Academic Integrity in the Business School Environment: I'll Get by with a Little Help from My Friends
Journal of Marketing Education Volume 26, Number 3, ISSN 0273-4753
The incidence of academic dishonesty has been increasing throughout the past few decades. Past research has indicated that business students cheat more than their peers in other disciplines across the university. And, of particular concern to marketing educators, the current research finds that marketing majors cheat significantly more than their peers in other business disciplines. The research results also indicate that students are much more likely to cheat in situations in which friends (versus mere acquaintances) are involved. The study identifies a robust false consensus effect in which the respondents significantly overestimate the degree to which others cheat. Finally, the research investigates behaviors, beliefs, and propensities related to cheating on electronic exams. The article suggests tactical and strategic measures that business schools and their faculty can use to reduce the incidence of academic dishonesty. (Contains 5 tables.)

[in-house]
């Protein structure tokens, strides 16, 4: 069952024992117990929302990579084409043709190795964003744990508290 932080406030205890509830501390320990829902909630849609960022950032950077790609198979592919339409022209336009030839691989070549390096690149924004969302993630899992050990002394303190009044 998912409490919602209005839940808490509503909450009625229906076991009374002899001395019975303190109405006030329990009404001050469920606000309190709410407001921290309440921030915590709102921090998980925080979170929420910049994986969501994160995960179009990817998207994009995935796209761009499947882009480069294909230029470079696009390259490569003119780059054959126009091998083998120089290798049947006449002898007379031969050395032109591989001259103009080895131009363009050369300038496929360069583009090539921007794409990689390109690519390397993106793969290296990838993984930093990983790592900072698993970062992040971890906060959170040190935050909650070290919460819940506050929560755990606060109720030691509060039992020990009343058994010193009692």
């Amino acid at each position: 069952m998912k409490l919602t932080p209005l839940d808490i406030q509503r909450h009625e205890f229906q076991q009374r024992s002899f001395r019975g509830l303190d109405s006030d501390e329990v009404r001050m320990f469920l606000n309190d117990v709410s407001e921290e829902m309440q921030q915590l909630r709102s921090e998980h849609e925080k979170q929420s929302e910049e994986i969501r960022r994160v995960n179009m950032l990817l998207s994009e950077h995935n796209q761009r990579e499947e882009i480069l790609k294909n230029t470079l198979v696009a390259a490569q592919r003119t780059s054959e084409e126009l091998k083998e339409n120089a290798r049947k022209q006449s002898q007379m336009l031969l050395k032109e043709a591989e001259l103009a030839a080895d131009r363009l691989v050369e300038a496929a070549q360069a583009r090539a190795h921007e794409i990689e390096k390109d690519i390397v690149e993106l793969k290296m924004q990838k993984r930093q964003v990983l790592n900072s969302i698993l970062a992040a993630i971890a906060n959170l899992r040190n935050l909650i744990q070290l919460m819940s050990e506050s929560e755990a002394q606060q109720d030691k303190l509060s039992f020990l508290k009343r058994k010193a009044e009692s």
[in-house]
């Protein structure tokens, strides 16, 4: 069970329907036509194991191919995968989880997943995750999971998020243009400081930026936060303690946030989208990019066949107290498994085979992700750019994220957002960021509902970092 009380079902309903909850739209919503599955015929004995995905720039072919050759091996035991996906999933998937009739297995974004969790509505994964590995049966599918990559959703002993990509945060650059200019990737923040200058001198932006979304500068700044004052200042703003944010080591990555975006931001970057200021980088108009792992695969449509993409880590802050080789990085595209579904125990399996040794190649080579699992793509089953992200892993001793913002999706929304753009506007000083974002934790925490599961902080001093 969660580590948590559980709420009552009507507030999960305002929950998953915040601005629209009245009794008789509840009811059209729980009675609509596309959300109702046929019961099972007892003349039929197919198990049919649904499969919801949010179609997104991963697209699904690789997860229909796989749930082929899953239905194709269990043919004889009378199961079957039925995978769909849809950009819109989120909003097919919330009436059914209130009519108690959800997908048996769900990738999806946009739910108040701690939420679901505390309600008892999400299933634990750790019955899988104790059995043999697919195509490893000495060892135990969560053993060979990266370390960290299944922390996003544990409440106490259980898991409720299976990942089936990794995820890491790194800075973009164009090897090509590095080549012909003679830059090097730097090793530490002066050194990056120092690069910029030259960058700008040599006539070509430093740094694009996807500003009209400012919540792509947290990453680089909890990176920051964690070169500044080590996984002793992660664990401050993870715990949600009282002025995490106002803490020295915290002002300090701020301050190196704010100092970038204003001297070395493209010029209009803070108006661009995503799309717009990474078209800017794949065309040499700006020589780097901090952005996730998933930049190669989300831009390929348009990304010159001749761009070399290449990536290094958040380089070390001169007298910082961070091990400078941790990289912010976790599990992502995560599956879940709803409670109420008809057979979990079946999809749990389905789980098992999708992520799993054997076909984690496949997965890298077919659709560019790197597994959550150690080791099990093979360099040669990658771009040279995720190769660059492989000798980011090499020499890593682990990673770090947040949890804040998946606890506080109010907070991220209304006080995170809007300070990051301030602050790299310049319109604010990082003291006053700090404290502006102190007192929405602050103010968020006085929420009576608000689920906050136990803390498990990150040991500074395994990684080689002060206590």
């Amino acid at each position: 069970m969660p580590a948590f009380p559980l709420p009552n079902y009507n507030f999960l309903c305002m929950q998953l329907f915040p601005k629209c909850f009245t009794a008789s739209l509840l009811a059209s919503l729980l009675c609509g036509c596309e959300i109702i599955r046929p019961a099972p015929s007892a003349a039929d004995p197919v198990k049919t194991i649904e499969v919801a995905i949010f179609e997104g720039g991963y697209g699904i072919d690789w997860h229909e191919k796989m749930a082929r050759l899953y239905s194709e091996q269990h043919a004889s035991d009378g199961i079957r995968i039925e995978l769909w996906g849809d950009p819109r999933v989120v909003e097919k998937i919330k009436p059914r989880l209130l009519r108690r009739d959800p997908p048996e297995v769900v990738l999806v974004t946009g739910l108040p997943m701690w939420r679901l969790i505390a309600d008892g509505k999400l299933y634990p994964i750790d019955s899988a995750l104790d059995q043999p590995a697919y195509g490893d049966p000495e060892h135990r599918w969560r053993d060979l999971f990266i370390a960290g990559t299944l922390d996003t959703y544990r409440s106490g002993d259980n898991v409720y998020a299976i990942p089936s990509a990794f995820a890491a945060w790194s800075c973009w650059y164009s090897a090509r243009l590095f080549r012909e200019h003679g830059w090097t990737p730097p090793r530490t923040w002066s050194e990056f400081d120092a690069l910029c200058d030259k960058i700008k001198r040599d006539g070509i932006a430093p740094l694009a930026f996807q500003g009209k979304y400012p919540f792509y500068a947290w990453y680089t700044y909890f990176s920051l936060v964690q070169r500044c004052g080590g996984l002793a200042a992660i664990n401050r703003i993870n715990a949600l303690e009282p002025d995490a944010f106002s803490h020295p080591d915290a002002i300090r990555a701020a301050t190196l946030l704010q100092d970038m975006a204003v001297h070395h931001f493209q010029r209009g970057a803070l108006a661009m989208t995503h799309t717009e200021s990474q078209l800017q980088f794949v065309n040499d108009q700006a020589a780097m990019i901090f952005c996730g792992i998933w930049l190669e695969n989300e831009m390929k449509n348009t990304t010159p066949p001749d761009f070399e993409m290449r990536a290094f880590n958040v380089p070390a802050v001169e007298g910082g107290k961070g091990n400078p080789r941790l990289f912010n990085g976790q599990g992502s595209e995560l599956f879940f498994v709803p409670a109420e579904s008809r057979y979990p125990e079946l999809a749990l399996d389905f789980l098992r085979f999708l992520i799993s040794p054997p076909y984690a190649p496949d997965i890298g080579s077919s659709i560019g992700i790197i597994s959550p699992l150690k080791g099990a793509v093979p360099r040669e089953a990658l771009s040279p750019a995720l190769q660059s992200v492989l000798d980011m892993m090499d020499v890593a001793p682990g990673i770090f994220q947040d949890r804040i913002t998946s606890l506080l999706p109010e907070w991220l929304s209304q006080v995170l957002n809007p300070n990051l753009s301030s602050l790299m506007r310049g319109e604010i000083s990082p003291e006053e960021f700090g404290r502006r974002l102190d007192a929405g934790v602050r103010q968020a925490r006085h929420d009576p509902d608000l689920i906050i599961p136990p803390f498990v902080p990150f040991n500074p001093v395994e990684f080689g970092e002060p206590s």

Chapman, K.J., Davis, R., Toy, D. & Wright, L. (2004). Academic Integrity in the Business School Environment: I'll Get by with a Little Help from My Friends. Journal of Marketing Education, 26(3), 236-249.
Cited ByView References & Citations Map
George Watson & James Sottile, Marshall University, United States
Society for Information Technology & Teacher Education International Conference 2008 (Mar 03, 2008) pp. 798–803
George Watson, James Sottile & Melinda Backus, Marshall University, United States
Society for Information Technology & Teacher Education International Conference 2007 (Mar 26, 2007) pp. 554–557
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